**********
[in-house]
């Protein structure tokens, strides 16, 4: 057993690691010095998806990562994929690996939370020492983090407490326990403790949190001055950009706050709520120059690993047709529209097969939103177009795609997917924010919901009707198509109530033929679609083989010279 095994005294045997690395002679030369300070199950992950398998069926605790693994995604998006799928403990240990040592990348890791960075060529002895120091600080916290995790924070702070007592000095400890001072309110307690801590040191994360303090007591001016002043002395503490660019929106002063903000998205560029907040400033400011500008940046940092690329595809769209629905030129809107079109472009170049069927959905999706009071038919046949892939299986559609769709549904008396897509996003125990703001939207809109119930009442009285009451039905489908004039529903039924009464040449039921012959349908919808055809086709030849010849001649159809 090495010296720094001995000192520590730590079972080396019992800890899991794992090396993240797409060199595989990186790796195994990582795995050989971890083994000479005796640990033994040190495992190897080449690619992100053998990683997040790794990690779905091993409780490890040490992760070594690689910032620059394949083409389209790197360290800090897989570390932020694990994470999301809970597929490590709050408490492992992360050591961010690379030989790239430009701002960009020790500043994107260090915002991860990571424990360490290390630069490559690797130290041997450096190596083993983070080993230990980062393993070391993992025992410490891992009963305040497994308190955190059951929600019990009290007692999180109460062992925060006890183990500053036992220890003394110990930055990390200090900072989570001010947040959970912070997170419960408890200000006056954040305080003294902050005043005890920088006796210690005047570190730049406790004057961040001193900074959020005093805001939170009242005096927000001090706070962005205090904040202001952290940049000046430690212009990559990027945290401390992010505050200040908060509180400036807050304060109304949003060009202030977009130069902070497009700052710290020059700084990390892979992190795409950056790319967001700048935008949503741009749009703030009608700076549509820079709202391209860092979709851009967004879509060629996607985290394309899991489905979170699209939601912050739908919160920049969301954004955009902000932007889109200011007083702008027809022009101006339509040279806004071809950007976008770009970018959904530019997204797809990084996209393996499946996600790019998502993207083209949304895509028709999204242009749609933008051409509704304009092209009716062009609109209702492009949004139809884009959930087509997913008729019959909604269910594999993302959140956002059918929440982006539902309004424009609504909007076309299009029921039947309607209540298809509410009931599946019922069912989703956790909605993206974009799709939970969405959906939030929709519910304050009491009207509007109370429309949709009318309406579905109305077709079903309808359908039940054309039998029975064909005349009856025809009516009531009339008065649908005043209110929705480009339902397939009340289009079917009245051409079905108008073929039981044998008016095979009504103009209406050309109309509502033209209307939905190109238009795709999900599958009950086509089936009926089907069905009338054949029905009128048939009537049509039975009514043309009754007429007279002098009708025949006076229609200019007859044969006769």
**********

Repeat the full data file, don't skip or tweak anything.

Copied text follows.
[in-house]
């Protein structure tokens, strides 16, 4: 057993690691010095998806990562994929690996939370020492983090407490326990403790949190001055950009706050709520120059690993047709529209097969939103177009795609997917924010919901009707198509109530033929679609083989010279 095994005294045997690395002679030369300070199950992950398998069926605790693994995604998006799928403990240990040592990348890791960075060529002895120091600080916290995790924070702070007592000095400890001072309110307690801590040191994360303090007591001016002043002395503490660019929106002063903000998205560029907040400033400011500008940046940092690329595809769209629905030129809107079109472009170049069927959905999706009071038919046949892939299986559609769709549904008396897509996003125990703001939207809109119930009442009285009451039905489908004039529903039924009464040449039921012959349908919808055809086709030849010849001649159809 090495010296720094001995000192520590730590079972080396019992800890899991794992090396993240797409060199595989990186790796195994990582795995050989971890083994000479005796640990033994040190495992190897080449690619992100053998990683997040790794990690779905091993409780490890040490992760070594690689910032620059394949083409389209790197360290800090897989570390932020694990994470999301809970597929490590709050408490492992992360050591961010690379030989790239430009701002960009020790500043994107260090915002991860990571424990360490290390630069490559690797130290041997450096190596083993983070080993230990980062393993070391993992025992410490891992009963305040497994308190955190059951929600019990009290007692999180109460062992925060006890183990500053036992220890003394110990930055990390200090900072989570001010947040959970912070997170419960408890200000006056954040305080003294902050005043005890920088006796210690005047570190730049406790004057961040001193900074959020005093805001939170009242005096927000001090706070962005205090904040202001952290940049000046430690212009990559990027945290401390992010505050200040908060509180400036807050304060109304949003060009202030977009130069902070497009700052710290020059700084990390892979992190795409950056790319967001700048935008949503741009749009703030009608700076549509820079709202391209860092979709851009967004879509060629996607985290394309899991489905979170699209939601912050739908919160920049969301954004955009902000932007889109200011007083702008027809022009101006339509040279806004071809950007976008770009970018959904530019997204797809990084996209393996499946996600790019998502993207083209949304895509028709999204242009749609933008051409509704304009092209009716062009609109209702492009949004139809884009959930087509997913008729019959909604269910594999993302959140956002059918929440982006539902309004424009609504909007076309299009029921039947309607209540298809509410009931599946019922069912989703956790909605993206974009799709939970969405959906939030929709519910304050009491009207509007109370429309949709009318309406579905109305077709079903309808359908039940054309039998029975064909005349009856025809009516009531009339008065649908005043209110929705480009339902397939009340289009079917009245051409079905108008073929039981044998008016095979009504103009209406050309109309509502033209209307939905190109238009795709999900599958009950086509089936009926089907069905009338054949029905009128048939009537049509039975009514043309009754007429007279002098009708025949006076229609200019007859044969006769």